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North American blackbird that follows cattle and lays eggs in other birds' nests

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Naturalists have ventured that cowbirds adapted to this nomadic existence by becoming brood parasites and depositing their eggs in nests built and incubated by birds of other species.
In Hawaii, Van Riper (1976) observed a Hawai'i 'Amakihi (Loxops virens) building on top of the nest of an 'Elepaio (Chasiempis sandwichensis), while Mahan (1954) wrote of a Yellow Warbler nest superimposed on that of a Red-eyed Vireo (Vireo olivaceus); the latter instance also involved repeated parasitism of both species by Brown-headed Cowbirds.
Cowbird host suitability is dependent on several factors, including overlapping breeding seasons, acceptance of cowbird eggs, and nest accessibility to laying female cowbirds (Sealy et al.
Later researchers dismissed the idea, questioning whether the young cowbirds could even grasp and yank off the parasites.
Nest parasitism by brown-headed cowbirds represents a threat to the conservation of some bird species (Smith et al.
Critics have waxed lyrical about the numerous images that have remained with them long after the final credits, such as the footage of brown pelicans, who keep a keen eye on dolphins following schools of anchovies, or cowbirds steering clear of bison locking horns, or the bald eagles who let grizzly bears do the hard work in catching salmon before swooping down to steal them.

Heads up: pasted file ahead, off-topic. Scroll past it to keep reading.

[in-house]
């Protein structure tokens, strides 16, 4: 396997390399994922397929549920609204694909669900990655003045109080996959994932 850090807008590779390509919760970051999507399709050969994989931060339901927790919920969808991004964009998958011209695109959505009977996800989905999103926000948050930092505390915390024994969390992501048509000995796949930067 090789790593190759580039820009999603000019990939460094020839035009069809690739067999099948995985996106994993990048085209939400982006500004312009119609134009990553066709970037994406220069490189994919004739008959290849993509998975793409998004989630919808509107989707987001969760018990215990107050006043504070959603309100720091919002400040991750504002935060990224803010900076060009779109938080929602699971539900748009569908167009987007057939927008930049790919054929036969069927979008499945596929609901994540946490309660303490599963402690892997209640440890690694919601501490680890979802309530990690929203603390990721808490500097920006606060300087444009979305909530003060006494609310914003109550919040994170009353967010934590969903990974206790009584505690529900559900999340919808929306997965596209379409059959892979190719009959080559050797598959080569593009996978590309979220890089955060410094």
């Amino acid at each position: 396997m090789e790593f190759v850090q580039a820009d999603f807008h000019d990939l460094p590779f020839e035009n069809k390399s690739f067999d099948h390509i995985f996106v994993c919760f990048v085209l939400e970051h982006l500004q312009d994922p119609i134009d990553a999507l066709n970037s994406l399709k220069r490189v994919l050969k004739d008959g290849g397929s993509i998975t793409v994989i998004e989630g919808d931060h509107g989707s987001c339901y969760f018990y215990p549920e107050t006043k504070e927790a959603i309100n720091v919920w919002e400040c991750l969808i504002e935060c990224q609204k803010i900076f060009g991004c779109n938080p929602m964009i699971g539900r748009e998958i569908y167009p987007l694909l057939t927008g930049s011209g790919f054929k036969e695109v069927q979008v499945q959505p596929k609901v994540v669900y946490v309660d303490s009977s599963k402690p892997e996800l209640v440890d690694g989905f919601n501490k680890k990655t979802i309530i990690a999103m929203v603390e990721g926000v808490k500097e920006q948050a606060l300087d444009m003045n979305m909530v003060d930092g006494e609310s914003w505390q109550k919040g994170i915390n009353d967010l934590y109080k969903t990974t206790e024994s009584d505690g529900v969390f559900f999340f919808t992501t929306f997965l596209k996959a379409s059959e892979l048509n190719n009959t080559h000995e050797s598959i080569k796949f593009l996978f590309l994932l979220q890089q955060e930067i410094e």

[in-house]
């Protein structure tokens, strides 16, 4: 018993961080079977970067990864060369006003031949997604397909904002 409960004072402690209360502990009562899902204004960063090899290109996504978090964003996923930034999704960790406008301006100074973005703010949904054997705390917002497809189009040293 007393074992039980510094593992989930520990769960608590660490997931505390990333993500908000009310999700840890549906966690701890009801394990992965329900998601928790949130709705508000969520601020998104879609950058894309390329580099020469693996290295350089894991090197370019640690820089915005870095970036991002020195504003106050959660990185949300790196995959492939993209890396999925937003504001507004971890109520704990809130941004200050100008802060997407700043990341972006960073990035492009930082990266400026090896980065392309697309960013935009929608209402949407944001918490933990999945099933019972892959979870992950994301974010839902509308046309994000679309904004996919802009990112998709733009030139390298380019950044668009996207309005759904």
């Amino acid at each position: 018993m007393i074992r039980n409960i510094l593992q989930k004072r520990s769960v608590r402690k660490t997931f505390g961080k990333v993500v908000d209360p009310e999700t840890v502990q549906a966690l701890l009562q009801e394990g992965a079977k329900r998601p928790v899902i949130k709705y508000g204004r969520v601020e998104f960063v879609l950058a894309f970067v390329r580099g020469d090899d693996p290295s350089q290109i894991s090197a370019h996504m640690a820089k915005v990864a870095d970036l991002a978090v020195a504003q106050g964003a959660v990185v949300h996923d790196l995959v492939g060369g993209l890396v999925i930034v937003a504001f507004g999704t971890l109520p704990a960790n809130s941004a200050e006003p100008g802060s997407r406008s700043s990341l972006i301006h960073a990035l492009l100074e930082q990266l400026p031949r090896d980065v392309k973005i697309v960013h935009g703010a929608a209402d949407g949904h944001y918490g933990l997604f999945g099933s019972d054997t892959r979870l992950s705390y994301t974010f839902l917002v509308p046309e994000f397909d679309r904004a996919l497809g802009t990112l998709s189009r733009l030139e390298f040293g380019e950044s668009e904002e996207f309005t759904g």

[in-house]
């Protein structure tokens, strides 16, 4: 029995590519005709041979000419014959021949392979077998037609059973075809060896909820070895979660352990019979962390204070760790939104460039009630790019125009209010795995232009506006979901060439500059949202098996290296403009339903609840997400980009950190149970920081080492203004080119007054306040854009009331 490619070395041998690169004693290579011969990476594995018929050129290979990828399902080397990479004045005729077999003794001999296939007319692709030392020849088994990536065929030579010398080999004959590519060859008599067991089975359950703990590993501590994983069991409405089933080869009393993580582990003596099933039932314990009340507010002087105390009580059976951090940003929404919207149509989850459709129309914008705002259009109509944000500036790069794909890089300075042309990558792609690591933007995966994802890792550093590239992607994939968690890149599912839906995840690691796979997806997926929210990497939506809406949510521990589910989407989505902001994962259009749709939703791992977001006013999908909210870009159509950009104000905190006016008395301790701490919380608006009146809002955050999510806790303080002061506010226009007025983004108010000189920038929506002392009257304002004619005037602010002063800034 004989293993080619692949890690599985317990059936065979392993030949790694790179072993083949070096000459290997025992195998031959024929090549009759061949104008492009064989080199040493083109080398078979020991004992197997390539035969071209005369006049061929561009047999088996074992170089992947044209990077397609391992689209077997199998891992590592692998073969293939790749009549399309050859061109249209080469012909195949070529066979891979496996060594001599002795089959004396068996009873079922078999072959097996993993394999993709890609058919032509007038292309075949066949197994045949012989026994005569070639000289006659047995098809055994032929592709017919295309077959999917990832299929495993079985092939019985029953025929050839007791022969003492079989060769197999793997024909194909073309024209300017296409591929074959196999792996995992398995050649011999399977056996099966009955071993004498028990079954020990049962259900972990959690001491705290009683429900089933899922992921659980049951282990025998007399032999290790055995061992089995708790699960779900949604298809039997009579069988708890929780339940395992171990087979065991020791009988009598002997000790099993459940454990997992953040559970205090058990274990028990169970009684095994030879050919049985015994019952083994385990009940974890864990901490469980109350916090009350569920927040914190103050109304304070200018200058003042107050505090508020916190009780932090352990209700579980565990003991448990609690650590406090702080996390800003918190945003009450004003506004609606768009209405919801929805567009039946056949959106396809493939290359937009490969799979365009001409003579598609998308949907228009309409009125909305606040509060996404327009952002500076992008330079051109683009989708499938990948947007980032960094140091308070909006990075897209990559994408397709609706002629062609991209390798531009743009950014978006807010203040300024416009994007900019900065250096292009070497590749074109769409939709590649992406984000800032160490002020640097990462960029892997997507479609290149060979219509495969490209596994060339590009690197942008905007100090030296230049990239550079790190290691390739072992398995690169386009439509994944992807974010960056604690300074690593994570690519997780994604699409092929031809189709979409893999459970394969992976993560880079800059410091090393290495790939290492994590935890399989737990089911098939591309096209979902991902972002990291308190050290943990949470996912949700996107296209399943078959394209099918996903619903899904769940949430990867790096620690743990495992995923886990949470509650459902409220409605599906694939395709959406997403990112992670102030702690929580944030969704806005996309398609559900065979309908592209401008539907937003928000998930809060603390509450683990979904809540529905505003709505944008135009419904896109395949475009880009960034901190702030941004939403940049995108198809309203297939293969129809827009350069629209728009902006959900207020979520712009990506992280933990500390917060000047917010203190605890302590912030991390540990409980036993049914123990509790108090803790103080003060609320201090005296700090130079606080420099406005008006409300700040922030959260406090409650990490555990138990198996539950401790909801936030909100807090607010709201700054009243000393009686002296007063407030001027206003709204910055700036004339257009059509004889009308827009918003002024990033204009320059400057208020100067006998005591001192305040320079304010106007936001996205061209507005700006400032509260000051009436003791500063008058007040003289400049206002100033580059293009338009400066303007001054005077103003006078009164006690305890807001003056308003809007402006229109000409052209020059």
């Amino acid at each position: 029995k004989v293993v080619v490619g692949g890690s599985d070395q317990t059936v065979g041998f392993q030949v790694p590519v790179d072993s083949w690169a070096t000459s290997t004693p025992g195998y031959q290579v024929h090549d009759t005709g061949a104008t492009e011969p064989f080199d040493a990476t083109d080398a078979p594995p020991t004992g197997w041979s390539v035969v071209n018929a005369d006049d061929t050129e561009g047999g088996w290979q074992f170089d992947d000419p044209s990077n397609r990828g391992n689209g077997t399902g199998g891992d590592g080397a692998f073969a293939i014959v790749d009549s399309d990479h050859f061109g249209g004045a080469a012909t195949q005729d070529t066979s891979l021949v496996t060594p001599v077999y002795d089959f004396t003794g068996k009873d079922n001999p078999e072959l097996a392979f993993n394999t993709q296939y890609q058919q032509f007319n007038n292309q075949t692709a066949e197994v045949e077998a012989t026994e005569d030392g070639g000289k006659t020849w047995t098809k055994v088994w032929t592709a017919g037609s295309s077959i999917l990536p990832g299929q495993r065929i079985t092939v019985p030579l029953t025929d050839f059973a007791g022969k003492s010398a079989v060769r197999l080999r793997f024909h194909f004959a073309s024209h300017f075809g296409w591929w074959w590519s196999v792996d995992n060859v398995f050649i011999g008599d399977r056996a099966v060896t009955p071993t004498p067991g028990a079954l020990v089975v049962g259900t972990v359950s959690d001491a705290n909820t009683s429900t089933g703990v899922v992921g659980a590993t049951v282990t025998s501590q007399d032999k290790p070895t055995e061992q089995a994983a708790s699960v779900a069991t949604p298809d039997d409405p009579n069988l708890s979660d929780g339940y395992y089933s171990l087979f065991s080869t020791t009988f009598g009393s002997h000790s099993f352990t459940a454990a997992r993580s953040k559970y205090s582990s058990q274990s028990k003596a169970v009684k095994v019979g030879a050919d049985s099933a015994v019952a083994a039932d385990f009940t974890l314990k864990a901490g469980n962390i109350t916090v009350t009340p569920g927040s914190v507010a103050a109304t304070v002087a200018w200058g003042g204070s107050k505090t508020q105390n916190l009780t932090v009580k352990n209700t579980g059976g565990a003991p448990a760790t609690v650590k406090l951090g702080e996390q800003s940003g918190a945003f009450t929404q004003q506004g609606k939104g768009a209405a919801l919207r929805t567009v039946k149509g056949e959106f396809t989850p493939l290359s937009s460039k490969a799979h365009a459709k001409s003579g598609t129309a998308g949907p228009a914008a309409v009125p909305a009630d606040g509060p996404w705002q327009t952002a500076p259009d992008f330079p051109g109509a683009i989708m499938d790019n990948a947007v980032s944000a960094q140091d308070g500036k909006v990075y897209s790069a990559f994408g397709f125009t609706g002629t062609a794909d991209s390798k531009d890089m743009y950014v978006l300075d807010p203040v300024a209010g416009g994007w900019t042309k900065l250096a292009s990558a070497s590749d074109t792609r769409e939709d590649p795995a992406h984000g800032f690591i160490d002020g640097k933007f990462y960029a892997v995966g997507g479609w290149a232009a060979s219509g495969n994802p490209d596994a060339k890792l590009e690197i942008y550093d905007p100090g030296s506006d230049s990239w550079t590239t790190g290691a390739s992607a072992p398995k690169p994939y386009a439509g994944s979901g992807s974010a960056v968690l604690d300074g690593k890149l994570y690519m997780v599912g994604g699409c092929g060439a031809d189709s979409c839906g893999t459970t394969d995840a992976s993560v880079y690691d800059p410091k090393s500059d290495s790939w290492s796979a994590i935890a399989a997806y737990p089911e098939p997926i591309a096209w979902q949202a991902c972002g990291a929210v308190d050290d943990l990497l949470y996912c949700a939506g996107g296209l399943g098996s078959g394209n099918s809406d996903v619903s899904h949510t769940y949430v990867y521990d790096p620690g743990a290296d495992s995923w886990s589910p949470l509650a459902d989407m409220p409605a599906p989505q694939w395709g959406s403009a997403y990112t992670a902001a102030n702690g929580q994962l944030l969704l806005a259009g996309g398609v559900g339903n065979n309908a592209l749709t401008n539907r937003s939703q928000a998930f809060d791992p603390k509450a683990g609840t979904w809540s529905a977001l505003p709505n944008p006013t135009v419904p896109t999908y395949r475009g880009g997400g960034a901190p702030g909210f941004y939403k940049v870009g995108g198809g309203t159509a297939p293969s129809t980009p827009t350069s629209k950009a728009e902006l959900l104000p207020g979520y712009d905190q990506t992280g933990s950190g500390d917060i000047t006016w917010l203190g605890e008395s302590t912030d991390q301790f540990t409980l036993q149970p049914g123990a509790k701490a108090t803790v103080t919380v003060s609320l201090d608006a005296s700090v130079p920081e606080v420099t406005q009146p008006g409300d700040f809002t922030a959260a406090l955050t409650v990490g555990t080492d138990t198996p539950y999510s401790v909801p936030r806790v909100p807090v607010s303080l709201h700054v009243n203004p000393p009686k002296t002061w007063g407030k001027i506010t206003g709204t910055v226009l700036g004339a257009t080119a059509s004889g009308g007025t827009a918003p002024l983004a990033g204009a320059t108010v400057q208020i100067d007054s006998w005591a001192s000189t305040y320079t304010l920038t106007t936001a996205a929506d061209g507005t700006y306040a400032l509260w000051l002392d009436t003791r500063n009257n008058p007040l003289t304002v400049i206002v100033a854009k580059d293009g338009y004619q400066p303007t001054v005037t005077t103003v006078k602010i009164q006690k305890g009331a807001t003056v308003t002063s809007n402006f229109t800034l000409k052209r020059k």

Sealy and Lorenzana (1997) list several observations of fledged brown-headed cowbirds receiving food from more than one bird species or from a species different from that of the original host.
It also shows how the death of large mammals 20,000 years ago led to the disappearance of one species of cowbird.
The disease-causing bacterium Escherichia coli O157:H7 is present, but rare, in some wildlife species of California's agriculturally rich Central Coast region, an area often referred to as the nation's "salad bowl," reports a team of researchers led by a scientist from the University of California, Davis, which found occasional infections in fecal samples of wildlife species common to the area, including cowbirds, coyotes, crows, mice, and feral pigs.
Experts agree that any reduction in forest management, including the planting of tens of thousands of acres each year and the control of brood parasite cowbirds, will result in a quick decline of the species.
Brown-headed cowbirds smuggle eggs into flycatcher nests, where flycatcher chicks have to compete with the hulking, alien offspring.
Meanwhile, the Cowbirds, who represented the real Communists, were able to take over Mother Stork's nest and replace her eggs with their own:
She describes the loathing she felt when she looked out to see cowbirds at her bird feeder and thought: "Hey, you parasites, get your beaks off my seed" (p.
Brown-headed cowbirds are a New World blackbird, which - like cuckoos - lay their eggs in the nests of other birds, though evolution made no attempt to make their eggs look like those of their hosts.
We have encouraged a class that lives by parasitism, the mode of life of organisms that suck another's blood or steal their time and effort, like cowbirds who destroy the eggs of warblers, then lay their own eggs in the nests, tricking the warblers into rearing the raucous cowbird young.